Viber CEO denies reports in talks to sell company

TEL AVIV Tue Feb 11, 2014 8:11pm IST

iber's Founder and CEO Talmon Marco gestures during a news conference at the Mobile World Congress in Barcelona February 26, 2013. REUTERS/Albert Gea/Files

iber's Founder and CEO Talmon Marco gestures during a news conference at the Mobile World Congress in Barcelona February 26, 2013.

Credit: Reuters/Albert Gea/Files

Related Topics

TEL AVIV (Reuters) - Viber Media denied a media report on Tuesday that the popular instant messaging application is in talks to be acquired by an Asian company.

Israel's Calcalist financial newspaper reported that Viber was in talks to acquired by a leading instant messaging company from Asia for $300 million-$400 million.

Viber is run from Cyprus by Israeli entrepreneur Talmon Marco and has development centres in Belarus and Israel.

"I have no idea what this is about," Marco told Reuters, adding that the company was not in talks to sell.

Asia has several mobile chat applications such as Chinese WeChat, Japanese Line, and KakaoTalk from South Korea.

Viber has about 200 million registered users in 193 countries. It launched an instant messaging app for personal computers that allows users to make outgoing mobile calls to other Viber usersand to non-registered mobiles, making it a rival to Skype.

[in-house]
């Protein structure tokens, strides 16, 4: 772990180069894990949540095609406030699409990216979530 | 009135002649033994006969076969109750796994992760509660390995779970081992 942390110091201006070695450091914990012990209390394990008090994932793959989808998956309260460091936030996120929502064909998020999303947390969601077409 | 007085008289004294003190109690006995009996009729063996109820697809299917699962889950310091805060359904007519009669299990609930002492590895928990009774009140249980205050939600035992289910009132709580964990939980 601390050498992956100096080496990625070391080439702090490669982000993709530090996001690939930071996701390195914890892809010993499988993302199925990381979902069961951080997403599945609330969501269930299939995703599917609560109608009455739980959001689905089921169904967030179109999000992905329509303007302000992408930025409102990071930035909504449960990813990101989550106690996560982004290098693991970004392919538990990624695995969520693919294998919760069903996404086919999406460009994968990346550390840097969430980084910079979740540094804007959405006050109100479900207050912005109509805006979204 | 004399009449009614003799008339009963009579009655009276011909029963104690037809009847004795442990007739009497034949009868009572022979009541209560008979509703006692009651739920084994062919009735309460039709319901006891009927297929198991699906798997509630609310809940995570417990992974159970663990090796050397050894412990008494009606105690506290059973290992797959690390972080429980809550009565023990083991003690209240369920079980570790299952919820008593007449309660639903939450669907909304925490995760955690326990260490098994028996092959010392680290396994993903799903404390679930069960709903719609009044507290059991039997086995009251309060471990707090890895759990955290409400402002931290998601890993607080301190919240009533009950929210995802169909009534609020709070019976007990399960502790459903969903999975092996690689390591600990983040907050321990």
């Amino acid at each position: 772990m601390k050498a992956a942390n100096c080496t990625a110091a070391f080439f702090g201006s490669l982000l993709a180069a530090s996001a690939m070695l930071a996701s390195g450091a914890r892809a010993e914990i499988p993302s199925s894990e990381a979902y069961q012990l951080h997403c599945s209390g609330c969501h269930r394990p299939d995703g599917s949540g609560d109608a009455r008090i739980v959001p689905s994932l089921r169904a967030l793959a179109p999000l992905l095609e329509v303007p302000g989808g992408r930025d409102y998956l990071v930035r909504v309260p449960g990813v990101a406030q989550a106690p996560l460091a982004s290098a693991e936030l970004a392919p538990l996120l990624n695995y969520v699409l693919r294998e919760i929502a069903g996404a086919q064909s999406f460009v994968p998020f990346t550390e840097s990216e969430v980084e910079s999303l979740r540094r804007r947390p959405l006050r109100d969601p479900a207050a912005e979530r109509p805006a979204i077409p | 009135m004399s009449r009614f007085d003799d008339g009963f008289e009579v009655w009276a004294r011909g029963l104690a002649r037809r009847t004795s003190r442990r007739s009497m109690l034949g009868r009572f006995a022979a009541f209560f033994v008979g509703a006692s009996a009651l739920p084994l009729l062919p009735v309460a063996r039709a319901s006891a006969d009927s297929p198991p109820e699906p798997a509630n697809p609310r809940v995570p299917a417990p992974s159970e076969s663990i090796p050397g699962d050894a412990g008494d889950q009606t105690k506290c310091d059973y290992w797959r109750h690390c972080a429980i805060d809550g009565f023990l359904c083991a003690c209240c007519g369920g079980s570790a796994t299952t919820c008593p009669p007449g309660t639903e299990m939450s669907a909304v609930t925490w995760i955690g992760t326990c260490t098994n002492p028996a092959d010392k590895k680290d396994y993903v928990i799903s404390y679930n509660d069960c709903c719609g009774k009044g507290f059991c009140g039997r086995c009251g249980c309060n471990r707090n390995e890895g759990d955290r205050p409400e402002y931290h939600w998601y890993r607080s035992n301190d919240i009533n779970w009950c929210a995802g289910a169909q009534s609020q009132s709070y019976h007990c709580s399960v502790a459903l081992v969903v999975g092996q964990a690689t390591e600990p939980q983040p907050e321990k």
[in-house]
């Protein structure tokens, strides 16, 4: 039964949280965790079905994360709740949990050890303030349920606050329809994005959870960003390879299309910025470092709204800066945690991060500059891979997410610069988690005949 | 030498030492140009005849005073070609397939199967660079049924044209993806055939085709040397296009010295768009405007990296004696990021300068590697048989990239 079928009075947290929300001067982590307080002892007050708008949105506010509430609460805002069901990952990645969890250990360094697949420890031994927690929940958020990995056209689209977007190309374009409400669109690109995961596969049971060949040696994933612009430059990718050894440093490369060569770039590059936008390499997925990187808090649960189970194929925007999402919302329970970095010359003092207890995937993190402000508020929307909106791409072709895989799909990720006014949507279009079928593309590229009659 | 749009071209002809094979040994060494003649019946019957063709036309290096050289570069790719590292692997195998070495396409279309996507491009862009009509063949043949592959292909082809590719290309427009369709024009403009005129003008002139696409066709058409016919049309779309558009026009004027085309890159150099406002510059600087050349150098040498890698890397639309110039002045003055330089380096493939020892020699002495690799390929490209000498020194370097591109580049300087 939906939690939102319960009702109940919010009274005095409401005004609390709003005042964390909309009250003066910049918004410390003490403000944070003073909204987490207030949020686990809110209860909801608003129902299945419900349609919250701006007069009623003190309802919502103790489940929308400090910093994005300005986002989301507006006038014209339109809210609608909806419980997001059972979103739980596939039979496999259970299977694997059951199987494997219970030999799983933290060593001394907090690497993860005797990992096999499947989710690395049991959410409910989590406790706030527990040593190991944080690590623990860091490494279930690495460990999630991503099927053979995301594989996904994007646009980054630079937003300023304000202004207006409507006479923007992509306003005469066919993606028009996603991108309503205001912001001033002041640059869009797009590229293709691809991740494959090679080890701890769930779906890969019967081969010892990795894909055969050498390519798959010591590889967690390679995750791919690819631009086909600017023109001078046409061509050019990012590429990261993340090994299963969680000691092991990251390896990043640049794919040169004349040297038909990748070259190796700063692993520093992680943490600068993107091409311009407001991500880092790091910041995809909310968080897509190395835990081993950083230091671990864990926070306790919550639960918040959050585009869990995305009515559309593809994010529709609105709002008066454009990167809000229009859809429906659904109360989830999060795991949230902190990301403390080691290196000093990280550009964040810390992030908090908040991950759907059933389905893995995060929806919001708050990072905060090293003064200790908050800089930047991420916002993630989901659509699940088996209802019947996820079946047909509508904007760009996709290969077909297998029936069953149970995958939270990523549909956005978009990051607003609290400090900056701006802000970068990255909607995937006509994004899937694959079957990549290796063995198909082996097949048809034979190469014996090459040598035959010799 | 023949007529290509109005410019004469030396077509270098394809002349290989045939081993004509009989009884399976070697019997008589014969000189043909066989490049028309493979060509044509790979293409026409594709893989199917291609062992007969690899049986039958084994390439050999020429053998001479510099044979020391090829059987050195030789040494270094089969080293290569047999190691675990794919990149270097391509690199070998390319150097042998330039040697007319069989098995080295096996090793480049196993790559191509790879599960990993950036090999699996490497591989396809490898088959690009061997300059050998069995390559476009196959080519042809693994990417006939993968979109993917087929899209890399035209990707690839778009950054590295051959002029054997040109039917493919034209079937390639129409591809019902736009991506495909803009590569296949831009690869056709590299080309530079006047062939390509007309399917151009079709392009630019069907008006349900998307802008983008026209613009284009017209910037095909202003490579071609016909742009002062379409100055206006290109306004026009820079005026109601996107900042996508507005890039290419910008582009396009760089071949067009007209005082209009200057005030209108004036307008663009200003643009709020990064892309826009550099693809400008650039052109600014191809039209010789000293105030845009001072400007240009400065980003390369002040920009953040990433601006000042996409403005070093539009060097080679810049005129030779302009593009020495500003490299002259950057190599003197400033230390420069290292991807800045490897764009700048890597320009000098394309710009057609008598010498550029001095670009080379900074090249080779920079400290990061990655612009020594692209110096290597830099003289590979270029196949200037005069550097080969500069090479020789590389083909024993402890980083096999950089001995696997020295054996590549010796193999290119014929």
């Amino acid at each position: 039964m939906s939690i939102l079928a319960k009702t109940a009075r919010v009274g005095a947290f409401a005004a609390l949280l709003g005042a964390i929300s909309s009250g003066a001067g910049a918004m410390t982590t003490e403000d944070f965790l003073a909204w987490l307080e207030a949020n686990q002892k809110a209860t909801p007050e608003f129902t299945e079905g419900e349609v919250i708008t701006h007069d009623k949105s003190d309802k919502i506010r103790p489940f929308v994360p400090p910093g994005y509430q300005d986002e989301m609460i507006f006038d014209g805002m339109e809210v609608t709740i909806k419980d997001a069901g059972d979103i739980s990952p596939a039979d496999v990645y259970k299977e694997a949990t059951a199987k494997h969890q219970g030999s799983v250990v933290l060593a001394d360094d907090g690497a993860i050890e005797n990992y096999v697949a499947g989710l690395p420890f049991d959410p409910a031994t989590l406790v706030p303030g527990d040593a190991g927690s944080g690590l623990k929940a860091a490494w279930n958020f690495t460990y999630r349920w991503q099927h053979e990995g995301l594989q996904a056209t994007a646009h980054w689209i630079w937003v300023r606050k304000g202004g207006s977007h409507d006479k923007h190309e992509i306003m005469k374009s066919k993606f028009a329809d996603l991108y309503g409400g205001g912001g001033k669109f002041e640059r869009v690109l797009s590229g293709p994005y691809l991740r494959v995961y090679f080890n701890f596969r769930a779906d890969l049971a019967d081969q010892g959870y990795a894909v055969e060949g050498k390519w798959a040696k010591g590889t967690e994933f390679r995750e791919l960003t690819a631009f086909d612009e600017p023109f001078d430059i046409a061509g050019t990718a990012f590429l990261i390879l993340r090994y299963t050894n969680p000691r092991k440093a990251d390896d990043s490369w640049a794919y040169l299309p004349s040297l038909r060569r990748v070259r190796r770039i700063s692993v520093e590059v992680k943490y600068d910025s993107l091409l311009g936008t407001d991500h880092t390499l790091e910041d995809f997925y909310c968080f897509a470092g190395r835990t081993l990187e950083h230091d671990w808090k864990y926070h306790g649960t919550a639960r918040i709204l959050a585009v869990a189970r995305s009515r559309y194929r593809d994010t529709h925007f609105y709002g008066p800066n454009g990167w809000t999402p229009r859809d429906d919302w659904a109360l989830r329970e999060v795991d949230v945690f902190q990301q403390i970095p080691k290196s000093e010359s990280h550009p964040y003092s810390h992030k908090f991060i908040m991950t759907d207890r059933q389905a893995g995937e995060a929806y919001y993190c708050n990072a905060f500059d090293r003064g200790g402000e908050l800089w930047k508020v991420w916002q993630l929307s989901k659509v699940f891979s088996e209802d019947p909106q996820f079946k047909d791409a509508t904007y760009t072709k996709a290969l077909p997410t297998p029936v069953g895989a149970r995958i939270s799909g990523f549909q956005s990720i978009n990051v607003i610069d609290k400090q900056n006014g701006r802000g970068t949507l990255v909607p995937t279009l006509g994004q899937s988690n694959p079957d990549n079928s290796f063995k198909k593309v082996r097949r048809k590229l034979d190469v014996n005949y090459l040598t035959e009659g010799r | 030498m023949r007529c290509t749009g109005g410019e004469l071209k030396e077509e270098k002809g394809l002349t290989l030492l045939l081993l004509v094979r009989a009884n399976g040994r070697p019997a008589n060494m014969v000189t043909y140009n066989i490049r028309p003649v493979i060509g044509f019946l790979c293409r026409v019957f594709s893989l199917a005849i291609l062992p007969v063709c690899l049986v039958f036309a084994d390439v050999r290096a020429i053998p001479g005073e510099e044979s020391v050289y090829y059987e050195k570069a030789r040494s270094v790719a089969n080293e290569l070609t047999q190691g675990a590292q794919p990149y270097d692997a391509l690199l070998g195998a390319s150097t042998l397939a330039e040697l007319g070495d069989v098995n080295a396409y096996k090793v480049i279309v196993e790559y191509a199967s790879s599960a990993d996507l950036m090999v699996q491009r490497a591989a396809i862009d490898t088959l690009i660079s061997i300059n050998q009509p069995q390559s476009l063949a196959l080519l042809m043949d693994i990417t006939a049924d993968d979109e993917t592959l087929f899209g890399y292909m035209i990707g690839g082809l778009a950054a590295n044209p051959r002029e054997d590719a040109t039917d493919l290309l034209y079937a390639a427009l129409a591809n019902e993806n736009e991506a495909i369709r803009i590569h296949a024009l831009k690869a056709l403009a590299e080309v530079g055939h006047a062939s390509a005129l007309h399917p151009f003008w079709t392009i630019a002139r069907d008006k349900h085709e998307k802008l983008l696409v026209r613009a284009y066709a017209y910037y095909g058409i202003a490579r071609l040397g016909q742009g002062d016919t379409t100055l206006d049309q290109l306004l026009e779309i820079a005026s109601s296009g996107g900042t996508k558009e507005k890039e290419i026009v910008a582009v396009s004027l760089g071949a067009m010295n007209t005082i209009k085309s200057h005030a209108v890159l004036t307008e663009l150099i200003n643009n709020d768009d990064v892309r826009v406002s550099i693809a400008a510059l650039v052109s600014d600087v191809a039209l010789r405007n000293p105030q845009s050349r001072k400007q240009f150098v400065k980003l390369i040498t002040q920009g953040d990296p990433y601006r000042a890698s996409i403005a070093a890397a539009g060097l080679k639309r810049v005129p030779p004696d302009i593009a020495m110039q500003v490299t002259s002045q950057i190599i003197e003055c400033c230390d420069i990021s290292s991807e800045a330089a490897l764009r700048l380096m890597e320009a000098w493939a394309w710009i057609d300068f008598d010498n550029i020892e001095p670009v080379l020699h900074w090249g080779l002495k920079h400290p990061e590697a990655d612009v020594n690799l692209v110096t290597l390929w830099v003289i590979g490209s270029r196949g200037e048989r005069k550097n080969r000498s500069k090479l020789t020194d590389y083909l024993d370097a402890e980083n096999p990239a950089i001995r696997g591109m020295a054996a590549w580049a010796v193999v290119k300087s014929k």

The company is funded from the pockets of its founders and several private investors from the United States, Calcalist said.

(Reporting by Tova Cohen and Jeremy Wagstaff; Editing by Steven Scheer)

FILED UNDER:
Comments (0)
This discussion is now closed. We welcome comments on our articles for a limited period after their publication.

  • Most Popular
  • Most Shared

Anti-trust Probe

Reuters Showcase

New iPhone

New iPhone

New Apple iPhone to have "mobile wallet" function - Bloomberg  Full Article 

Wearable Gadgets

Wearable Gadgets

Swatch prefers go-it-alone route for smartwatch plans.  Full Article 

Google Drones

Google Drones

Google tests drones for deliveries.  Video 

Hot Commodity

Hot Commodity

Data scientists are increasingly becoming important to the world's tech companies.  Video 

Reuters India Mobile

Reuters India Mobile

Get the latest news on the go. Visit Reuters India on your mobile device.  Full Coverage